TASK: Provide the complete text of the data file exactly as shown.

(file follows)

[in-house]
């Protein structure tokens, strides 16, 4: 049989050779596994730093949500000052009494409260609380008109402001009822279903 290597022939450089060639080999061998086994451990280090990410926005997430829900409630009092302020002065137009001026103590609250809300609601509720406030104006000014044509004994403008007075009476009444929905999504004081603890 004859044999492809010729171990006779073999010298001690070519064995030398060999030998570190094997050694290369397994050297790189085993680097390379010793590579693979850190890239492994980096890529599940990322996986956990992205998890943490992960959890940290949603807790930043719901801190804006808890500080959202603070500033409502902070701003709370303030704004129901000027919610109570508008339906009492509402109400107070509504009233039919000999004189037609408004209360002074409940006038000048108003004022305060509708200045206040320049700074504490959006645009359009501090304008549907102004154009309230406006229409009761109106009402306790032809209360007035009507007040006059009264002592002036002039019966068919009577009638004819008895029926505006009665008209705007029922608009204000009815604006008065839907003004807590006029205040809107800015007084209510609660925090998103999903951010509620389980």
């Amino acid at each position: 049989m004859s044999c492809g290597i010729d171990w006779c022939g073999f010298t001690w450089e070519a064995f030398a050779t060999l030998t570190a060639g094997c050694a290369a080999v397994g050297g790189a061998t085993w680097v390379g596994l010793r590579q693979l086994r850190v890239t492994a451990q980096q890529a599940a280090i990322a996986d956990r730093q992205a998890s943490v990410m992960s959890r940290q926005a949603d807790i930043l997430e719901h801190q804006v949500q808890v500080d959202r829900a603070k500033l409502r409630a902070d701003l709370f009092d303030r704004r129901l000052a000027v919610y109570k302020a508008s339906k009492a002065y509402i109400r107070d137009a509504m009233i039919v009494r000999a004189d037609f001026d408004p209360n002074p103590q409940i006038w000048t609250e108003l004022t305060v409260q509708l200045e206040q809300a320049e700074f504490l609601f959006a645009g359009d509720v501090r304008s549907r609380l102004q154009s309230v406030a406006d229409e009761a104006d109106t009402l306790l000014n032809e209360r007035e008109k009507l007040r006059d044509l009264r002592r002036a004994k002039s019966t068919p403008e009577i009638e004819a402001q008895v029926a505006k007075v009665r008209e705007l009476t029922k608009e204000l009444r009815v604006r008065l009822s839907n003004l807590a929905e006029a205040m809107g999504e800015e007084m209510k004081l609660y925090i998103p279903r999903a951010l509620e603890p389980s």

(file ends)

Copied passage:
[in-house]
């Protein structure tokens, strides 16, 4: 049989050779596994730093949500000052009494409260609380008109402001009822279903 290597022939450089060639080999061998086994451990280090990410926005997430829900409630009092302020002065137009001026103590609250809300609601509720406030104006000014044509004994403008007075009476009444929905999504004081603890 004859044999492809010729171990006779073999010298001690070519064995030398060999030998570190094997050694290369397994050297790189085993680097390379010793590579693979850190890239492994980096890529599940990322996986956990992205998890943490992960959890940290949603807790930043719901801190804006808890500080959202603070500033409502902070701003709370303030704004129901000027919610109570508008339906009492509402109400107070509504009233039919000999004189037609408004209360002074409940006038000048108003004022305060509708200045206040320049700074504490959006645009359009501090304008549907102004154009309230406006229409009761109106009402306790032809209360007035009507007040006059009264002592002036002039019966068919009577009638004819008895029926505006009665008209705007029922608009204000009815604006008065839907003004807590006029205040809107800015007084209510609660925090998103999903951010509620389980």
């Amino acid at each position: 049989m004859s044999c492809g290597i010729d171990w006779c022939g073999f010298t001690w450089e070519a064995f030398a050779t060999l030998t570190a060639g094997c050694a290369a080999v397994g050297g790189a061998t085993w680097v390379g596994l010793r590579q693979l086994r850190v890239t492994a451990q980096q890529a599940a280090i990322a996986d956990r730093q992205a998890s943490v990410m992960s959890r940290q926005a949603d807790i930043l997430e719901h801190q804006v949500q808890v500080d959202r829900a603070k500033l409502r409630a902070d701003l709370f009092d303030r704004r129901l000052a000027v919610y109570k302020a508008s339906k009492a002065y509402i109400r107070d137009a509504m009233i039919v009494r000999a004189d037609f001026d408004p209360n002074p103590q409940i006038w000048t609250e108003l004022t305060v409260q509708l200045e206040q809300a320049e700074f504490l609601f959006a645009g359009d509720v501090r304008s549907r609380l102004q154009s309230v406030a406006d229409e009761a104006d109106t009402l306790l000014n032809e209360r007035e008109k009507l007040r006059d044509l009264r002592r002036a004994k002039s019966t068919p403008e009577i009638e004819a402001q008895v029926a505006k007075v009665r008209e705007l009476t029922k608009e204000l009444r009815v604006r008065l009822s839907n003004l807590a929905e006029a205040m809107g999504e800015e007084m209510k004081l609660y925090i998103p279903r999903a951010l509620e603890p389980s």